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III. When the Teen Drinker Becomes the Adult Alcoholic

written by: Deb Killion • edited by: Carly Stockwell • updated: 11/5/2013

Alcohol is illegal for those under the age of 21 for a reason. Teenager's brains are not fully developed before then, limiting their ability to make wise decisions. Early abuse of alcohol can have a detrimental affect on their development. Learn how to talk to your teen about the dangers of alcohol.

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    The Dangers of Underage Drinking Kids who start drinking at an early age are four times as likely to become an alcoholic in adulthood. (U.S. Dept. of Health and Human Services) Kids who drink before the age of 16 are also more likely to experience health-related problems, mental problems, and are more likely to attempt suicide. They can become isolated from friends, friends who once enjoyed their partying ways, but not withdraw from them due to their total consumption in alcohol. This is partly due to their personality changes and typical “ups and downs” that occur due to their dependency on it.

    Alcohol is the most widely abused drug among teens and adolescents. It is also the most widely abused drug among adults. Alcoholism knows no favorites. Why some get addicted to it, and some do not still remains a mystery.

    One thing is for sure: Alcohol is dangerous. It is classed as a “depressant,” which means it has depressive properties, such as the class of barbiturates does, but unlike barbiturates, it can take effect and do its damage in a relatively short period of time. Not only is it illegal for anyone under 21 to drink it; it is a crime for an adult to offer anyone underage alcohol, punishable by a fine and/or a jail term.

    So we know alcohol is a drug; a dangerous drug that is easily addictive. The person addicted to alcohol starts out slowly dependent in a mental way, in that they think they need it to calm themselves down, to feel less inhibited, and for other reasons. But, over time, they begin to depend upon it more and more, until it becomes a physical dependency, which occurs in the latter stages. By this time, the person is chemically dependent and must usually seek help to break free of its grasp.

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    Tips for Parents on Dealing with Teens & Alcohol

    So how can parents guard their young person from abusing alcohol and becoming potentially addicted to its effects? Here are some important factors to keep in mind:

    1) Remember that alcohol is illegal until a child reaches the age of 21. The reason for this is that their brain is not fully developed until then and it can actually lower a child’s IQ. In addition, it may also damage other vital systems, such as their liver or other organs or even cause heart arrhythmias.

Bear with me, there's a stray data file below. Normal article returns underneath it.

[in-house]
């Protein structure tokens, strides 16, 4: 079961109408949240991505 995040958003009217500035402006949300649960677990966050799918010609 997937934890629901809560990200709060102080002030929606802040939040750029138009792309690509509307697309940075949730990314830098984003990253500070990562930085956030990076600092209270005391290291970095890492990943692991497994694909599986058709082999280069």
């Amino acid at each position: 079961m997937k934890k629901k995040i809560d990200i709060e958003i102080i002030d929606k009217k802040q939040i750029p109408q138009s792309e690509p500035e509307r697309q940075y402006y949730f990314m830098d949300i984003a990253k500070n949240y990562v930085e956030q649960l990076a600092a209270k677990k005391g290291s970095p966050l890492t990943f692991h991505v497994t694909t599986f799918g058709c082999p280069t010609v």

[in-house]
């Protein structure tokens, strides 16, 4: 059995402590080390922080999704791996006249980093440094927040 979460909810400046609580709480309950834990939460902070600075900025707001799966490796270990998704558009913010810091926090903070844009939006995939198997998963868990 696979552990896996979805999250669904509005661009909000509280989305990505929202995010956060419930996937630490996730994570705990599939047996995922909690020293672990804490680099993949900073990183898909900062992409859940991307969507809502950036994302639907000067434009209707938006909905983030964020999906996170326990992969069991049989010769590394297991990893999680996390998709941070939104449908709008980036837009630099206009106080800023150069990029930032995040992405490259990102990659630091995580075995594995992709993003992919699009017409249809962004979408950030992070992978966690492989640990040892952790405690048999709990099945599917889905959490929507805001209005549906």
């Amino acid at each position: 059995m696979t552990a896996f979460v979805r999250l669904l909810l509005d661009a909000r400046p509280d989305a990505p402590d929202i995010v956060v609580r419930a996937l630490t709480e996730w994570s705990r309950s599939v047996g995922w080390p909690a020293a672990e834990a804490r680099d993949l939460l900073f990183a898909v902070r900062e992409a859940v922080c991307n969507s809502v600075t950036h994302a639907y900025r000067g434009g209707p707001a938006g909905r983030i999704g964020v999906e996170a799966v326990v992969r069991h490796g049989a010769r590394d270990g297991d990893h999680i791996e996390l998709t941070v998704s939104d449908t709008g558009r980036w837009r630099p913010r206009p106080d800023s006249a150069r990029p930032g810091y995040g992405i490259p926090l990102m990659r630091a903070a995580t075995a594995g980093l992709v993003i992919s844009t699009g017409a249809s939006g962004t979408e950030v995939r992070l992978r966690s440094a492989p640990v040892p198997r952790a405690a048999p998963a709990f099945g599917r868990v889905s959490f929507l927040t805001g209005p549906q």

2) Lock up the liquor cabinet. In your own house, you can control the intake of alcohol of young people by simply not allowing it in the first place. However, if there is alcohol in the house, make sure you model responsible drinking habits such as not over-indulging and never driving while under the influence. Talk to your kids about appropriate drinking habits of adults.

    3) Watch who their friends are and their habits. Protect your child by telling them never to get into a car if one of their friends has been drinking. Even though there are now “sensor apps” which can measure the approximate amount of alcohol in a person’s system, it cannot tell exactly, so it’s better not to risk it. Also remind them that if they have friends who are drinking under the age of 21, it is an illegal act and they could be considered an accomplice or a material witness, in the event of a wreck or mishap.

    4) Teach them about all the bad things that can happen involving alcohol: accidents, foolish behavior, loss of inhibitions, loss of driver’s license, higher insurance rates, and such like. Use examples they will care about because it will restrict their freedoms. Show them that you practice what you preach by abstaining from overindulgence with alcohol yourself. Be the example, not the problem.

    5) Remind them that the road to dependency is shorter than they think, and refer to some example you know of (such as a celebrity or friend of the family), so that it becomes real to them. Reward them for their commitment to stay away from alcohol, and teach them there are many other things they can enjoy and wholesome activities they can participate in if they choose to abstain.

    The best medicine for anything is prevention. We are not proposing that everyone demand absolute abstinence from alcohol, but remember that if you never take a drink you can NEVER become an alcoholic. More and more young people are engaging in overdrinking and abuse of alcohol, despite the legal restrictions. Teen and young adult alcohol dependency is on the rise due to that very fact. Remember, “If you are not part of the solution, you are part of the problem.” Teach your child early to abstain and focus on a healthier lifestyle instead. Teach them that they will live fuller, healthier, happier lives if they do not indulge in the world’s most abused but last legal drug.


  • Kids and Alcohol -
  • What is Alcoholism?
  • Underage Drinking -

Drug, Smoking & Alcohol Abuse in Teens

Parents need to be vigilant about their teens friends and habits. It is all too easy for even young kids to access cigarettes, alcohol and drugs. Learn some tips for parents on communicating the dangers of addictive substances to your kids.
  1. Your Kids and Drugs in the Age of “Easy Access”
  2. Part II. When Friends Tempt Your Kids to Try Drugs
  3. III. When the Teen Drinker Becomes the Adult Alcoholic
  4. Part IV. Smoking Dangers: Lifting the "Smoke Screens"